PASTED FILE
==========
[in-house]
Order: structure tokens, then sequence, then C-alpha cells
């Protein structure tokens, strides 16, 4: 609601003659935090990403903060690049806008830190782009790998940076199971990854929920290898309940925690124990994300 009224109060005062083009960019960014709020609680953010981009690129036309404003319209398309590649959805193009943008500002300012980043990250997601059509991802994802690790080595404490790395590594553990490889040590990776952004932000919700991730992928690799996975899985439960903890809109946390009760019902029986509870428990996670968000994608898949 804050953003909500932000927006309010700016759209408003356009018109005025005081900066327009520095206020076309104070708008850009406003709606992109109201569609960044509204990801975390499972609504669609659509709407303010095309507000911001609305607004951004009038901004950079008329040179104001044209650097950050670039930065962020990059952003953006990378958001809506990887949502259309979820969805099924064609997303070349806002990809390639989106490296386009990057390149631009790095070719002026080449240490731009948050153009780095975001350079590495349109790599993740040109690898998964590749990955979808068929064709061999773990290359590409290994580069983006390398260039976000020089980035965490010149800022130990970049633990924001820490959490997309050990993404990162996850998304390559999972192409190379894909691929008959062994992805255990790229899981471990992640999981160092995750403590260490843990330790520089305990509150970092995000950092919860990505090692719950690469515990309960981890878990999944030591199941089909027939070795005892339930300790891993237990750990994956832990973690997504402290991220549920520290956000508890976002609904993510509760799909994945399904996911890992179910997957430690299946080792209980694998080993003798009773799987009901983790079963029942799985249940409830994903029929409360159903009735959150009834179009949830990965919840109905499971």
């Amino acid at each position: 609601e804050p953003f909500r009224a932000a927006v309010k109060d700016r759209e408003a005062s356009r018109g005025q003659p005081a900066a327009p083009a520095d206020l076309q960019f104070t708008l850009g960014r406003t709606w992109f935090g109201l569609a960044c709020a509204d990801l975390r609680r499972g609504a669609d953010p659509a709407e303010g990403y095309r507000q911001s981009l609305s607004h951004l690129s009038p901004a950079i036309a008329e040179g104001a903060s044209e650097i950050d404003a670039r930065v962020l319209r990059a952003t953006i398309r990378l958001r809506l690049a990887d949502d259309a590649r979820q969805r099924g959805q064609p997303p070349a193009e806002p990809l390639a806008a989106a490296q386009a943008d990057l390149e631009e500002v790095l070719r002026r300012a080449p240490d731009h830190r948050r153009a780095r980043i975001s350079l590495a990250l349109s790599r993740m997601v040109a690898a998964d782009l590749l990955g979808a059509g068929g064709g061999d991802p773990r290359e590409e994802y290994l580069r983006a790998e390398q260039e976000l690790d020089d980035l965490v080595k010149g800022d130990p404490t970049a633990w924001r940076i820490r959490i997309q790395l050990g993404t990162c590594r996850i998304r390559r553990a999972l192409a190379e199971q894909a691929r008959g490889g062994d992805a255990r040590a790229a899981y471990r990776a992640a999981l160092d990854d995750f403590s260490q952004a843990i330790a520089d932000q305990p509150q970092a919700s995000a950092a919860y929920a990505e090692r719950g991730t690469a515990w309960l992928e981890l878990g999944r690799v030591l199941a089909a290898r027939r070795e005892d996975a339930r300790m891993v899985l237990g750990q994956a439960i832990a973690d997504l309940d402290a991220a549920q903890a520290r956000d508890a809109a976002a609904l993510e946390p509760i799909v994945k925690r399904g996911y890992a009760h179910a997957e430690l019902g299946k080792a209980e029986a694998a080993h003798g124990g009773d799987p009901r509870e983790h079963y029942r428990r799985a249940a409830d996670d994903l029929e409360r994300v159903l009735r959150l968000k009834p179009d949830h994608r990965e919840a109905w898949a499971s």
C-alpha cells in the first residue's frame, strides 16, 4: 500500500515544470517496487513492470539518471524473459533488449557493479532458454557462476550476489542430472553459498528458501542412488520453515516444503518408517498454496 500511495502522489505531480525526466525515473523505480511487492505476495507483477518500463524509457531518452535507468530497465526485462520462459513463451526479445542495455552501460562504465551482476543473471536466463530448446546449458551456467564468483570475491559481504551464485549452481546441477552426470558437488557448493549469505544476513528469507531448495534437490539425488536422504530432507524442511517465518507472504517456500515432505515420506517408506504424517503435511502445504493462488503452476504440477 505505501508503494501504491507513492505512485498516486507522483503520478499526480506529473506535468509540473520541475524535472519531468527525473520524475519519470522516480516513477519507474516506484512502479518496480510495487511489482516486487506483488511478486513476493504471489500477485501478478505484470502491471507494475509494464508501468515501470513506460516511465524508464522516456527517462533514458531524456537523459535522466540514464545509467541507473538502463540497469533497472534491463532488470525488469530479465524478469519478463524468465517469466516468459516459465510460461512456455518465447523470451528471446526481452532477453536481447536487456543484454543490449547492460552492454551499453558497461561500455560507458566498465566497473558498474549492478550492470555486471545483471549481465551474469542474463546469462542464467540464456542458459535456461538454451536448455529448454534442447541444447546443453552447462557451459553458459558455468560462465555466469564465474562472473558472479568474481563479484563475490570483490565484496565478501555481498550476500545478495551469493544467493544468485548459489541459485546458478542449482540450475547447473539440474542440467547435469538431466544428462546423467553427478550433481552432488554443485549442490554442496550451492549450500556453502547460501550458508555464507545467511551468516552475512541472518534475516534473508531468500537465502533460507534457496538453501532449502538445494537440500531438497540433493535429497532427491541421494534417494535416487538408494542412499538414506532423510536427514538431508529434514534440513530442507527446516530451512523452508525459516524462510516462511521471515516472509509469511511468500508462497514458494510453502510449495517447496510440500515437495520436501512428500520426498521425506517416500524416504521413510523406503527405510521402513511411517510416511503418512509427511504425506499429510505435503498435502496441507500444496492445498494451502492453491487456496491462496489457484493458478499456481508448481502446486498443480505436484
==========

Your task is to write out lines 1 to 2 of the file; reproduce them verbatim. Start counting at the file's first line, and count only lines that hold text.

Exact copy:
[in-house]
Order: structure tokens, then sequence, then C-alpha cells